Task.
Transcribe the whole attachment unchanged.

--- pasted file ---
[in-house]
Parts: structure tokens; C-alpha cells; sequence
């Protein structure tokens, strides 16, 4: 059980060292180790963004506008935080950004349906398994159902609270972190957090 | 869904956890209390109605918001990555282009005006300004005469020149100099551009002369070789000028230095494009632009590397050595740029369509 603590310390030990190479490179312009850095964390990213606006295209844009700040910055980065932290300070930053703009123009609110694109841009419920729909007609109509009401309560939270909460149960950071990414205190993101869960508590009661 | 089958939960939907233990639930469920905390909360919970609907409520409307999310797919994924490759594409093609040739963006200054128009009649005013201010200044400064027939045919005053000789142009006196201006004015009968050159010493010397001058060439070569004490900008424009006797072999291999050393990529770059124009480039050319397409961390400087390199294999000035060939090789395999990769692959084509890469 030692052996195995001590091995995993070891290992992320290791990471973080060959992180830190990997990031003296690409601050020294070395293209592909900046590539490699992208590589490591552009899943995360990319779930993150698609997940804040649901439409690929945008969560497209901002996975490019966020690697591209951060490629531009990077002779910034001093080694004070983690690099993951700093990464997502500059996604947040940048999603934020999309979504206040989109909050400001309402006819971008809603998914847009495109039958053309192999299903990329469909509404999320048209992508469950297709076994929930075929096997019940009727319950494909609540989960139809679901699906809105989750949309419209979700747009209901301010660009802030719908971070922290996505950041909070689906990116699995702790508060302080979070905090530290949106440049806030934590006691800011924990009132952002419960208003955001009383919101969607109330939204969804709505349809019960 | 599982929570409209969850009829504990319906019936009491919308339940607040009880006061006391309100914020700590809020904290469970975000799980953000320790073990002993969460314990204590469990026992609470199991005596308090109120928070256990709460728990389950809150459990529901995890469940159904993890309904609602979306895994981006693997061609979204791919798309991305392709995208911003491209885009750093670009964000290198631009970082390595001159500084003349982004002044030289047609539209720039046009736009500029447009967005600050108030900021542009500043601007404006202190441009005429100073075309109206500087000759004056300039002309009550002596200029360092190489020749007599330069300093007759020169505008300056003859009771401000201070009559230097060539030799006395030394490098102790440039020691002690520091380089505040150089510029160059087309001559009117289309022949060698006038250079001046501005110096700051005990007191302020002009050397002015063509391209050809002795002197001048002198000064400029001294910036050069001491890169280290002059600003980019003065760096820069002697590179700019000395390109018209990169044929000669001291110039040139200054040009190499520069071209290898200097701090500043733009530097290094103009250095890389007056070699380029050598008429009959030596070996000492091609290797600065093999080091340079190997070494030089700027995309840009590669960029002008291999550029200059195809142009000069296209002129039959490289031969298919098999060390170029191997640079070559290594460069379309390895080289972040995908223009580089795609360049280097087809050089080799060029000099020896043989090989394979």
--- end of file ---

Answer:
[in-house]
Parts: structure tokens; C-alpha cells; sequence
């Protein structure tokens, strides 16, 4: 059980060292180790963004506008935080950004349906398994159902609270972190957090 | 869904956890209390109605918001990555282009005006300004005469020149100099551009002369070789000028230095494009632009590397050595740029369509 603590310390030990190479490179312009850095964390990213606006295209844009700040910055980065932290300070930053703009123009609110694109841009419920729909007609109509009401309560939270909460149960950071990414205190993101869960508590009661 | 089958939960939907233990639930469920905390909360919970609907409520409307999310797919994924490759594409093609040739963006200054128009009649005013201010200044400064027939045919005053000789142009006196201006004015009968050159010493010397001058060439070569004490900008424009006797072999291999050393990529770059124009480039050319397409961390400087390199294999000035060939090789395999990769692959084509890469 030692052996195995001590091995995993070891290992992320290791990471973080060959992180830190990997990031003296690409601050020294070395293209592909900046590539490699992208590589490591552009899943995360990319779930993150698609997940804040649901439409690929945008969560497209901002996975490019966020690697591209951060490629531009990077002779910034001093080694004070983690690099993951700093990464997502500059996604947040940048999603934020999309979504206040989109909050400001309402006819971008809603998914847009495109039958053309192999299903990329469909509404999320048209992508469950297709076994929930075929096997019940009727319950494909609540989960139809679901699906809105989750949309419209979700747009209901301010660009802030719908971070922290996505950041909070689906990116699995702790508060302080979070905090530290949106440049806030934590006691800011924990009132952002419960208003955001009383919101969607109330939204969804709505349809019960 | 599982929570409209969850009829504990319906019936009491919308339940607040009880006061006391309100914020700590809020904290469970975000799980953000320790073990002993969460314990204590469990026992609470199991005596308090109120928070256990709460728990389950809150459990529901995890469940159904993890309904609602979306895994981006693997061609979204791919798309991305392709995208911003491209885009750093670009964000290198631009970082390595001159500084003349982004002044030289047609539209720039046009736009500029447009967005600050108030900021542009500043601007404006202190441009005429100073075309109206500087000759004056300039002309009550002596200029360092190489020749007599330069300093007759020169505008300056003859009771401000201070009559230097060539030799006395030394490098102790440039020691002690520091380089505040150089510029160059087309001559009117289309022949060698006038250079001046501005110096700051005990007191302020002009050397002015063509391209050809002795002197001048002198000064400029001294910036050069001491890169280290002059600003980019003065760096820069002697590179700019000395390109018209990169044929000669001291110039040139200054040009190499520069071209290898200097701090500043733009530097290094103009250095890389007056070699380029050598008429009959030596070996000492091609290797600065093999080091340079190997070494030089700027995309840009590669960029002008291999550029200059195809142009000069296209002129039959490289031969298919098999060390170029191997640079070559290594460069379309390895080289972040995908223009580089795609360049280097087809050089080799060029000099020896043989090989394979």